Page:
By Kaitlyn Benacquisto
Blog Content Contributor
Fall means cooler temperatures, pumpkin spice lattes and changing leaves. However, in Texas, we never really get those cooler temperatures, which means our leaves don’t change. (We still drink the pumpkin spice lattes, though.) However, there are some hidden gems in Texas where the leaves do change. Here’s a guide of where to find fall leaves in the Lone Star state.
Big Bend National Park: Big Bend National Park has fall colors if you’re willing to look. While most of the park is green in the fall from the rainy season, there are hints of fall hidden amongst the trails. The Window Trail, which can be accessed from the Chisos Basin Trailhead, has lots of trees showing fall colors along the river.
Lost Maples State Natural Area: Lost Maples, two hours northwest of San Antonio, is known for its fall colors. There are also 10 miles of hiking trails and 30 campsites at this park. You can check here for weekly updates on the fall foliage complete with pictures.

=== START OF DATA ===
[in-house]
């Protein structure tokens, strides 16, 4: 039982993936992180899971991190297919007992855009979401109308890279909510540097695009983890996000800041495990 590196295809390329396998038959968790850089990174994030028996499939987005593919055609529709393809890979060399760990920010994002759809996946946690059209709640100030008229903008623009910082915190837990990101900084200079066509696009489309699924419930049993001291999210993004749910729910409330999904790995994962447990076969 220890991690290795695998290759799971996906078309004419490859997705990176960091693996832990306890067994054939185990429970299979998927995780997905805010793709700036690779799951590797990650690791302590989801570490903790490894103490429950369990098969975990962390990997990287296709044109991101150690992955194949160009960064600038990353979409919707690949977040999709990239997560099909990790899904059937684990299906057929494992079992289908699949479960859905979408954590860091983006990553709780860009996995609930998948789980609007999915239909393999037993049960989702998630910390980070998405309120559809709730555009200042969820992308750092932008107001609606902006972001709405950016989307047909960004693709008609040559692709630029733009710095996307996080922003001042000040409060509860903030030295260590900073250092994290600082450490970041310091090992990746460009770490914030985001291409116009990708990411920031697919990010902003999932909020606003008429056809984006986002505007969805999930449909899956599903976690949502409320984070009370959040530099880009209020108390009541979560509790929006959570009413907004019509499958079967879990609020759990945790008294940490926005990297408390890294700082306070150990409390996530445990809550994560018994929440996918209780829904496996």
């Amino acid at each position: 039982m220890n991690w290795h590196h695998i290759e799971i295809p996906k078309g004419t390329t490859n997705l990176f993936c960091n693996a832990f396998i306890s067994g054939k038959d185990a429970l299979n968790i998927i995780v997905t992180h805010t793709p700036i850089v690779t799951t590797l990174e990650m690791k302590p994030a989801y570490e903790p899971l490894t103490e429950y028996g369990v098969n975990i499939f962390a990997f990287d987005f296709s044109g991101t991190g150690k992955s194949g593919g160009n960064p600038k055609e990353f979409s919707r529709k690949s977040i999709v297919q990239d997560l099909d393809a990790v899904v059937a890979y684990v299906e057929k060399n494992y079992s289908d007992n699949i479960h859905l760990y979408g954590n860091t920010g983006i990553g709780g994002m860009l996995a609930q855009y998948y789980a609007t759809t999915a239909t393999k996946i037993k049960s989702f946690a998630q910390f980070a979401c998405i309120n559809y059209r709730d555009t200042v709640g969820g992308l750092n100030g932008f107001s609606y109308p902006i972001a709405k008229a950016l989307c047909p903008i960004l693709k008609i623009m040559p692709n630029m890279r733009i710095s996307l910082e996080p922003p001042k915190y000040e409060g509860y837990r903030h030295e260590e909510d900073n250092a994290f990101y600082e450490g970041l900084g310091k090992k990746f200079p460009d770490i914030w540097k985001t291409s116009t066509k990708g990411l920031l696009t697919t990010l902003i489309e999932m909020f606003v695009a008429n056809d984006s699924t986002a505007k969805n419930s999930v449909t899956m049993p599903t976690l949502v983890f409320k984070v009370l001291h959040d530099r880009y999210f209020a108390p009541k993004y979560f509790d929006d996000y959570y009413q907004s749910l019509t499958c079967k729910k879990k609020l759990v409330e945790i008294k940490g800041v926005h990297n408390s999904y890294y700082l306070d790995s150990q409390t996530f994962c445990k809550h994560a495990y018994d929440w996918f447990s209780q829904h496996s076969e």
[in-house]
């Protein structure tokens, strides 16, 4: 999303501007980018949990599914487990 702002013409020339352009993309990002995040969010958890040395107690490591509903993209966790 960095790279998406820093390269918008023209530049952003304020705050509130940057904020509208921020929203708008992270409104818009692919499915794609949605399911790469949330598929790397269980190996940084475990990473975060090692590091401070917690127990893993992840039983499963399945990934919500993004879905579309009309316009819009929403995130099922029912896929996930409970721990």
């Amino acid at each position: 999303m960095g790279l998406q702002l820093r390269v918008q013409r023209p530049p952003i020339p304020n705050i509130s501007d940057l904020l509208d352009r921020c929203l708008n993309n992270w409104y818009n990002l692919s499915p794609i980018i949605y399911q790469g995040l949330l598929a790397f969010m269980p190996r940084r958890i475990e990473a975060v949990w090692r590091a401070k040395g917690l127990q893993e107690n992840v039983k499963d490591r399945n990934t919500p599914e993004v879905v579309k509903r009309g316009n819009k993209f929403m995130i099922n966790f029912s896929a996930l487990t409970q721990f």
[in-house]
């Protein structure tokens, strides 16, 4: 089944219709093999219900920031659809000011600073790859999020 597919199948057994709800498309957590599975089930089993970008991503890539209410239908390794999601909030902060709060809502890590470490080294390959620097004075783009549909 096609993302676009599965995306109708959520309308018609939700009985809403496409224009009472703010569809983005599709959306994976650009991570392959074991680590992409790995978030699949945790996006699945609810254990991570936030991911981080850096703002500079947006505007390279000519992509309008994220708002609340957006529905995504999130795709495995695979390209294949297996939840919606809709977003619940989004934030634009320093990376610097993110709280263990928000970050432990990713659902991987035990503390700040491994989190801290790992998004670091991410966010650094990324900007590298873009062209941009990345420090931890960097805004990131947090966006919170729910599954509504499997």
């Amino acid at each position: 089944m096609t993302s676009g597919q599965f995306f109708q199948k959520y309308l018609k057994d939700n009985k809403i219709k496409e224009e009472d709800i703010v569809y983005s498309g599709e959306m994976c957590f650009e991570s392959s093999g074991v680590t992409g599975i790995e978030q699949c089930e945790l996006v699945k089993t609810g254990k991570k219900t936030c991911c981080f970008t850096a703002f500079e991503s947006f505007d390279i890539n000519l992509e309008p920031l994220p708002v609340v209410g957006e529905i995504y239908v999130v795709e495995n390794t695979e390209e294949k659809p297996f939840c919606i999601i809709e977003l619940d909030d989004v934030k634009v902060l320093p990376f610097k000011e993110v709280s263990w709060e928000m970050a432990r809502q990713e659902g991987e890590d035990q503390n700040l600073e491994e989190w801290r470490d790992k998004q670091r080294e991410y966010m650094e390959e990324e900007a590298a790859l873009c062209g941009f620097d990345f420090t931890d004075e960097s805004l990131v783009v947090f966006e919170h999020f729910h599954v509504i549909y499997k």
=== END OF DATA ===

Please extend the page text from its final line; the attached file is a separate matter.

Kerrville: Kerrville is right off of I-10 near Fredericksburg. It is a city of trees, with the Guadalupe River running through it. If you’re looking to see the trees while passing through instead of visiting a park, Kerrville is the place. You can see the abundance of trees and their changing leaves from your car while driving on I-10.
McKinney Falls State Park: Located in South Austin, McKinney Falls has looming cypress and oak trees. Trees line the creek and usually change colors in early November.
Tyler State Park: In this East Texas park, fall colors usually appear in late November to early December. The park has an abundance of trees as well as wildlife, including white-tailed deer, fox, coyote, armadillos and salamanders. There is a lake in the park that looks beautiful in the fall with the reflection of the fall leaves in the water.
Whether you’re in it for the beauty or pictures, or both, these options are sure to satisfy your fall needs.
Featured photo by Kaitlyn Benacquisto.